Ernst Heinrich von Schimmelmann
|Privy Councillor of Denmark|
|Predecessor||Joachim Godske Moltke|
|Successor||Otto Joachim Moltke|
|Born||4 December 1747|
Dresden, Saxony, Germany
|Died||9 February 1831 (aged 83)|
|Buried||St. Peter's Church, Copenhagen|
(m. 1775; died 1780)
(m. 1782; died 1816)
|Father||Heinrich Carl von Schimmelmann|
|Mother||Caroline von Schimmelmann|
|Occupation||Businessman, politician, estate owner|
Early life and careerEdit
Ernst von Schimmelmann was born in Dresden to Baron Heinrich Carl von Schimmelmann (1724–1782) and Caroline von Schimmelmann, who was the foster daughter of Heinrich Ernst von Gersdorf (1704–1755) in Dresden. His father was a successful merchant who made a fortune in war and became affiliated with the Danish government after moving to Hamburg and buying Schloss Ahrensburg in Schleswig-Holstein. Ernst studied economics in Europe and worked for his father. 
From 1782, Ernst von Schimmelmann became a key figure in Denmark's financial administration, part of a so-called Trefoil of Counts which was completed by A. P. Bernstorff and Christian Ditlev Reventlow.
Due to disputes with the Minister of State, Ove Høegh-Guldberg, he had to resign in 1783 but the following year he took part in the coup d'état against Høegh-Guldberg and was appointed Minister of Finance in the new government, a post he held until 1813. From 1824 to 1831 he was Minister of Foreign Affairs. In 1790 he was awarded the Order of the Elephant, the highest Danish decoration, for his work.
Plantation owner and views on slaveryEdit
He contributed to the abolition of slave trade in Denmark by showing in a report, how Danish slave trade was inhumane and led to deficits. In the report, he also accounted for how better treatment of slaves in the Danish West Indies could reduce the large child mortality, which each year substantially reduced the slave population. Schimmelmann was not against slavery, but rather the ghastly Atlantic slave trade. Ernst Heinrich von Schimmelmann was a slave owner himself, owning a large sugar plantation on the island Saint Croix and being a shareholder in a company that transported slaves from the Gold Coast. He has been formally portrayed with his Negro slave in Copenhagen, where his family held several slaves.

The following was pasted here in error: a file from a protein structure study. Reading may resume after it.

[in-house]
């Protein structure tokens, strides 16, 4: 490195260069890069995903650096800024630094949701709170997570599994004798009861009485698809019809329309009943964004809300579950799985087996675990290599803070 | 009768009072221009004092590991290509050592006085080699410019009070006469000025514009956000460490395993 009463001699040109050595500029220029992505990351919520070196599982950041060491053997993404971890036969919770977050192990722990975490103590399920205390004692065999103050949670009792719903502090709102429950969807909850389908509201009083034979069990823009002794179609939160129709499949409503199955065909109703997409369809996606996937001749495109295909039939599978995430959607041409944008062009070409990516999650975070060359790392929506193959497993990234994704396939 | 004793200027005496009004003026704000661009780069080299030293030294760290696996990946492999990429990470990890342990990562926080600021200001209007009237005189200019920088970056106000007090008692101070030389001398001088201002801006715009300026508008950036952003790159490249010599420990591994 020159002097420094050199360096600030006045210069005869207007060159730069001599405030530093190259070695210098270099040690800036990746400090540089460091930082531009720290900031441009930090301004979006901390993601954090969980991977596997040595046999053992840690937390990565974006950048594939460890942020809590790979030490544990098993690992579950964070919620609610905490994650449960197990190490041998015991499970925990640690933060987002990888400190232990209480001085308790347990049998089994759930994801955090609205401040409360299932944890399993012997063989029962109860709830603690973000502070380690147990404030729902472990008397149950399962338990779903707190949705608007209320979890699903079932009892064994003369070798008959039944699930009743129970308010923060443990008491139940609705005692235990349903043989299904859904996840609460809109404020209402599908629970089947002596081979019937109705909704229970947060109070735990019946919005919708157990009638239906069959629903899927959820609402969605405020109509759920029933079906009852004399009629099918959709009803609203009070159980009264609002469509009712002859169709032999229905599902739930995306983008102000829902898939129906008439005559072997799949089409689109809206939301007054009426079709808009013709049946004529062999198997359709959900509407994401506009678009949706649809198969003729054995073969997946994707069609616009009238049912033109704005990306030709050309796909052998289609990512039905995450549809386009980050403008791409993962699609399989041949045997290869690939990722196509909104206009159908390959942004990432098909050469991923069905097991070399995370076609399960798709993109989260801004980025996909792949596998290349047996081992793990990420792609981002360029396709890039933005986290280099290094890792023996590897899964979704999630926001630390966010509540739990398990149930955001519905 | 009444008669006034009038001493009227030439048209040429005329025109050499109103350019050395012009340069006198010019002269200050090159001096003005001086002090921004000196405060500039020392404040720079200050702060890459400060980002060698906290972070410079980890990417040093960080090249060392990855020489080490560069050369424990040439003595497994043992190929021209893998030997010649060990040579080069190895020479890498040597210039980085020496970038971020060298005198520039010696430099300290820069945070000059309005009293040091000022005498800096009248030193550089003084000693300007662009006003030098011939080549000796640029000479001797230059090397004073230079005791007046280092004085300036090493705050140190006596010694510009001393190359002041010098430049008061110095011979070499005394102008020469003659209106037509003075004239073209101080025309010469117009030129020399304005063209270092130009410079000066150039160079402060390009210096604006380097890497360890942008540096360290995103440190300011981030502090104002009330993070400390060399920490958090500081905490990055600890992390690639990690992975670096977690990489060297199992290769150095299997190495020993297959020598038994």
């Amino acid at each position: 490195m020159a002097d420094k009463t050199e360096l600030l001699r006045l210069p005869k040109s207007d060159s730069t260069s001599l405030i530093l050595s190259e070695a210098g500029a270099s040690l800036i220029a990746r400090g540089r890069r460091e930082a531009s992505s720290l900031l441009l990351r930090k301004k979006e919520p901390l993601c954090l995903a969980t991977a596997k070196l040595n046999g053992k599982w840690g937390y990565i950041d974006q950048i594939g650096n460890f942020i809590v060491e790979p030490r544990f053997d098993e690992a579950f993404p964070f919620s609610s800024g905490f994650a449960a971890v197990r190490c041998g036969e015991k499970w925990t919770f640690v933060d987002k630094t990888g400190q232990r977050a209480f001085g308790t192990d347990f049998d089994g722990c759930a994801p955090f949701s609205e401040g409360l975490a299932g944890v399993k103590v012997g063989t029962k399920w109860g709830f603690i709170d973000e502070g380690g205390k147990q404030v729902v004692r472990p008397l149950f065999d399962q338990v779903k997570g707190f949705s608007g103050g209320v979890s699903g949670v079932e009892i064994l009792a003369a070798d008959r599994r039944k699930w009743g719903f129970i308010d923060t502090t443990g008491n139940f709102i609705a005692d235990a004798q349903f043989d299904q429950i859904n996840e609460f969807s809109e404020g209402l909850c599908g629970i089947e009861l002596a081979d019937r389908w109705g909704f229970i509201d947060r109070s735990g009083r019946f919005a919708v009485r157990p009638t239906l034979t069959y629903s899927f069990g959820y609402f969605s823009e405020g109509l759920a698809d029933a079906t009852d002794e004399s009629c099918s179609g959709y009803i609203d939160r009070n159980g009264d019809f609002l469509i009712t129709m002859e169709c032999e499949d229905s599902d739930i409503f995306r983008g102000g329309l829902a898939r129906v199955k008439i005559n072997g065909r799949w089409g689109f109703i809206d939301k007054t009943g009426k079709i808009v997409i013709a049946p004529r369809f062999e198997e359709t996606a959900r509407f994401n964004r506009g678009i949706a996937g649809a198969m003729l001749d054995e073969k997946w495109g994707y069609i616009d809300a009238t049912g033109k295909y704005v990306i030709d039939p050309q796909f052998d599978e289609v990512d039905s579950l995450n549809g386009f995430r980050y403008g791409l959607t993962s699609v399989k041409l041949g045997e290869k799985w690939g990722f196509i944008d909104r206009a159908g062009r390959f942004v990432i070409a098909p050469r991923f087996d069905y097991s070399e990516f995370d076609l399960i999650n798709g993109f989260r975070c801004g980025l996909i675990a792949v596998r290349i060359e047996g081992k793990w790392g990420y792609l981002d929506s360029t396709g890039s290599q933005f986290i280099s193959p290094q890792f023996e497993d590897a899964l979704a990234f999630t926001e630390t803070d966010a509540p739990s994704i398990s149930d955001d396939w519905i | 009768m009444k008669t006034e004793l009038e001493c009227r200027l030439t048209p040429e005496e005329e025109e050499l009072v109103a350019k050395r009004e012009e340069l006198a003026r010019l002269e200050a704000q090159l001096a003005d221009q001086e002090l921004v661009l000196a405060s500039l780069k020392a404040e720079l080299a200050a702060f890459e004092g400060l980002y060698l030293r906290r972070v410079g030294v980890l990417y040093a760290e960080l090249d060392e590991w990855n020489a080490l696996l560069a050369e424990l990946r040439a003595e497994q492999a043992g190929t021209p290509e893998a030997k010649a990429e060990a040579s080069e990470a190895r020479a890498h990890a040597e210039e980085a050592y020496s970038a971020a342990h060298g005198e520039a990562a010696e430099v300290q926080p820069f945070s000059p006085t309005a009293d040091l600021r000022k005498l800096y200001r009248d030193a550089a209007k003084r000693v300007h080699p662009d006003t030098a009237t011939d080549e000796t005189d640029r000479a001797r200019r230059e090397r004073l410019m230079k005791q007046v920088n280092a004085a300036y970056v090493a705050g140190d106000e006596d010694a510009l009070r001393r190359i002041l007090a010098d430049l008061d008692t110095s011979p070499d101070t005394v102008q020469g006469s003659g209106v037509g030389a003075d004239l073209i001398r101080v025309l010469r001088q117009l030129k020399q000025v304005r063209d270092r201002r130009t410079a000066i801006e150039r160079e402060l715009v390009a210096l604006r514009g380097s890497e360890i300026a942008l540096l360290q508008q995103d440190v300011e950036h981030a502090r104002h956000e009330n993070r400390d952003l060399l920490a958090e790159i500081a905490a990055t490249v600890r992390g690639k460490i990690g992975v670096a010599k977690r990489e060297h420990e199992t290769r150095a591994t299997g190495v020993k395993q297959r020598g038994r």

As Minister of Finance, Schimmelmann's work to stop slave trade was started in 1792. Previously there had been no restrictions to trade, and as a compensation, he introduced government-subsidized loans for purchasing slaves prior to the ban. The Schimmelmann family became the richest family in Denmark in the 18th century largely due to the sugar trade with the West Indies, and dominated the economic life in Denmark.
In 1775, Schimmelmann married Countess Emilie Caroline Rantzau, who died of tuberculosis 5 years later at the age of 28. Schimmelmann remarried in 1782, and moved with his new wife Charlotte (née Schubart) to his country home Sølyst in Klampenborg. In 1782, he raised a Classicistic monument called Emiliekilde in Klampenborg to the memory of his first wife.
In culture and legacyEdit
Schimmelmann is one of the characters in the historical novel Druknehuset (Samlernes Forlag. 2008) by Maria Helleberg. The plot starts when a drenched corpse shows up on his doorstep.
The street Schimmelmannsvej in Charlottenlund is named after him.
- "Schimmelmann, Heinrich Ernst Greve, 1747-1831". Dansk biografisk Lexikon. Retrieved 1 October 2019.
- "Heinrich Schimmelmann". Den Store Danske, Gyldendal. Retrieved 1 October 2019.
- "Charlotte Schimmelmann". Den Store Danske, Gyldendal. Retrieved 1 October 2019.
- "Gersdorff, Heinrich Ernst von". Deutsche Biographie. Retrieved 1 October 2019.
- Michael Bregnsbo. "Ernst Schimmelmann". Den Store Danske, Gyldendal. Retrieved 1 October 2019.
- "Emiliekilde". Slots og Kulturstyrelsen. Retrieved 1 October 2019.
- "Druknehuset af Maria Helleberg" (in Danish). litteratursiden.dk. Retrieved 26 November 2016.
- Media related to Ernst Schimmelmann at Wikimedia Commons